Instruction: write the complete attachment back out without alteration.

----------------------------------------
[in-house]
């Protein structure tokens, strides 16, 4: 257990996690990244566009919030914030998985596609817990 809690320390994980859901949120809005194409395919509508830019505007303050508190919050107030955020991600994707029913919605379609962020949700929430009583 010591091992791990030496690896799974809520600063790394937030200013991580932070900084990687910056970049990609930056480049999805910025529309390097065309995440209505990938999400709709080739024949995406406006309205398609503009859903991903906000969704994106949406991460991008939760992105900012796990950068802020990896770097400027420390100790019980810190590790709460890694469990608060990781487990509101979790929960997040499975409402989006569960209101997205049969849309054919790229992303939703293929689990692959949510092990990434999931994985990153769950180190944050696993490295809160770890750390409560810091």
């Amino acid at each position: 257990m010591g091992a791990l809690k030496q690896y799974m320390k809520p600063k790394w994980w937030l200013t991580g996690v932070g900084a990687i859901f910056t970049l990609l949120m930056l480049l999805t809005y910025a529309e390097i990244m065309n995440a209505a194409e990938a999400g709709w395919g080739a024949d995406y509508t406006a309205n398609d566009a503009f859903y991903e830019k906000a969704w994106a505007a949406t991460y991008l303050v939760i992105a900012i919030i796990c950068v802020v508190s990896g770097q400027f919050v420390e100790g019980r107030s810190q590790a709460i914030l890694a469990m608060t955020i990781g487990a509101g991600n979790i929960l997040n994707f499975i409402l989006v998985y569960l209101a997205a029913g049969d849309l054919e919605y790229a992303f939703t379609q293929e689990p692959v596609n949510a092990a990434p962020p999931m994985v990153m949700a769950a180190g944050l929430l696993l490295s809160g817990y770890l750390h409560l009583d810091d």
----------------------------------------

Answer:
[in-house]
């Protein structure tokens, strides 16, 4: 257990996690990244566009919030914030998985596609817990 809690320390994980859901949120809005194409395919509508830019505007303050508190919050107030955020991600994707029913919605379609962020949700929430009583 010591091992791990030496690896799974809520600063790394937030200013991580932070900084990687910056970049990609930056480049999805910025529309390097065309995440209505990938999400709709080739024949995406406006309205398609503009859903991903906000969704994106949406991460991008939760992105900012796990950068802020990896770097400027420390100790019980810190590790709460890694469990608060990781487990509101979790929960997040499975409402989006569960209101997205049969849309054919790229992303939703293929689990692959949510092990990434999931994985990153769950180190944050696993490295809160770890750390409560810091």
């Amino acid at each position: 257990m010591g091992a791990l809690k030496q690896y799974m320390k809520p600063k790394w994980w937030l200013t991580g996690v932070g900084a990687i859901f910056t970049l990609l949120m930056l480049l999805t809005y910025a529309e390097i990244m065309n995440a209505a194409e990938a999400g709709w395919g080739a024949d995406y509508t406006a309205n398609d566009a503009f859903y991903e830019k906000a969704w994106a505007a949406t991460y991008l303050v939760i992105a900012i919030i796990c950068v802020v508190s990896g770097q400027f919050v420390e100790g019980r107030s810190q590790a709460i914030l890694a469990m608060t955020i990781g487990a509101g991600n979790i929960l997040n994707f499975i409402l989006v998985y569960l209101a997205a029913g049969d849309l054919e919605y790229a992303f939703t379609q293929e689990p692959v596609n949510a092990a990434p962020p999931m994985v990153m949700a769950a180190g944050l929430l696993l490295s809160g817990y770890l750390h409560l009583d810091d």